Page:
Television and the 1950s

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Television's role in the 1950s
The 1950s were a period of American pride and honor.Times were great following World War II, the postwar economy was booming and never have so many people had so much time on their hands.People were in the spending mood and the businessmen found a medium in which they can get their products to the consumers.The television came into be the medium in communicating to the people.Unlike the radio before it, the television made it possible to view live events right in one's living room. The earliest television sets started appearing households was in the mid-1940s.By 1949 the tides were turning and the television was overtaking the radio.By 1955 the television had taken over completely, and one can be found in almost every American household.It became a way for families to bond in the newly created suburbs.The television united the American society by showing the nation's politics, promoting capitalistic consumerism in advertising, and portraying images of the ideal!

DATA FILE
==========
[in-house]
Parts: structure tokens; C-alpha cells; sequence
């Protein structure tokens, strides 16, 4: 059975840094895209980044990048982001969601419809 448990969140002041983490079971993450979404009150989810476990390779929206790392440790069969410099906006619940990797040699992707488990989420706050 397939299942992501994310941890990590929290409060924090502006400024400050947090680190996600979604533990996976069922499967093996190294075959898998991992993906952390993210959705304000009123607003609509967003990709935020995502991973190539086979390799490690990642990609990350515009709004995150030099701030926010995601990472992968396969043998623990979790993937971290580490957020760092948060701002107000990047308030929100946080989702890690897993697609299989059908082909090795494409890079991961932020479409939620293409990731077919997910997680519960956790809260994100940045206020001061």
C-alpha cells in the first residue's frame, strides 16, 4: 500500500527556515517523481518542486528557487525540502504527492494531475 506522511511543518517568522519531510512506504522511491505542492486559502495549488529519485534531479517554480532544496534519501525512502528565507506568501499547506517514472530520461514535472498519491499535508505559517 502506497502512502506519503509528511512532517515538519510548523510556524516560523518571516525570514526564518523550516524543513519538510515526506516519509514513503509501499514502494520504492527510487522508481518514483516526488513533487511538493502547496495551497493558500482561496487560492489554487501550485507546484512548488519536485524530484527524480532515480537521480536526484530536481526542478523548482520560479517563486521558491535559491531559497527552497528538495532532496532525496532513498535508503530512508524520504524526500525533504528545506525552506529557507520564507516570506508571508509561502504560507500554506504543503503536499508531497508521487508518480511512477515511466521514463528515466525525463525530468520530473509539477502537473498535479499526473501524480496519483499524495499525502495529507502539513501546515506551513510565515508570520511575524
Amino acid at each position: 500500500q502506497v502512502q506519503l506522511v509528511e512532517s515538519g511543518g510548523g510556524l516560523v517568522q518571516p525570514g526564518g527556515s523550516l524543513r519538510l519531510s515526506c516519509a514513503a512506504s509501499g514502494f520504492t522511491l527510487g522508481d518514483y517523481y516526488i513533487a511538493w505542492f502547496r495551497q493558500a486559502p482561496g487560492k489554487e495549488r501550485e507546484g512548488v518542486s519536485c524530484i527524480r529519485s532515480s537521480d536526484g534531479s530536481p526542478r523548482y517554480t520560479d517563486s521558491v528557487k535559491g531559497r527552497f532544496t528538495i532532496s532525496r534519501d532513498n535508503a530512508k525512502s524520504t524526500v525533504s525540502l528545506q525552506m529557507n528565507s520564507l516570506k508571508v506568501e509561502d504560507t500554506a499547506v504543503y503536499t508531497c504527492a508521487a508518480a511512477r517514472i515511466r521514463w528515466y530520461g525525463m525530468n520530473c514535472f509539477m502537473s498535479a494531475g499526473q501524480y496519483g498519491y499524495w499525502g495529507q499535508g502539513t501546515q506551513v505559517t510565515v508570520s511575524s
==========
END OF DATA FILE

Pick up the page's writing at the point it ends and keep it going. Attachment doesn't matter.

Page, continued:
By the end of 1952, the television had permeated well into America with 19 million sets in American households.People were now being introduced to politics through the television.Instead of just reading or hearing about political events in the newspaper or on the radio, the people were now able to watch them on television.Thefirst politician to achieve stardom through the television was Estes Kefauver.Estes was a Senator from Tennessee, who was such a poor speaker to audiences that he grabbed their attention through sympathy.In 1948, Estes ran against Senator Tom Steward, and in the process, to challenge the powerful machine of boss Ed Crump in Memphis.He won the election handily, and stopping organized crime in America was next on his list (Halberstam: The 1950s).By 1951, the New York area alone in the previous twelve months, the number of homes with television se…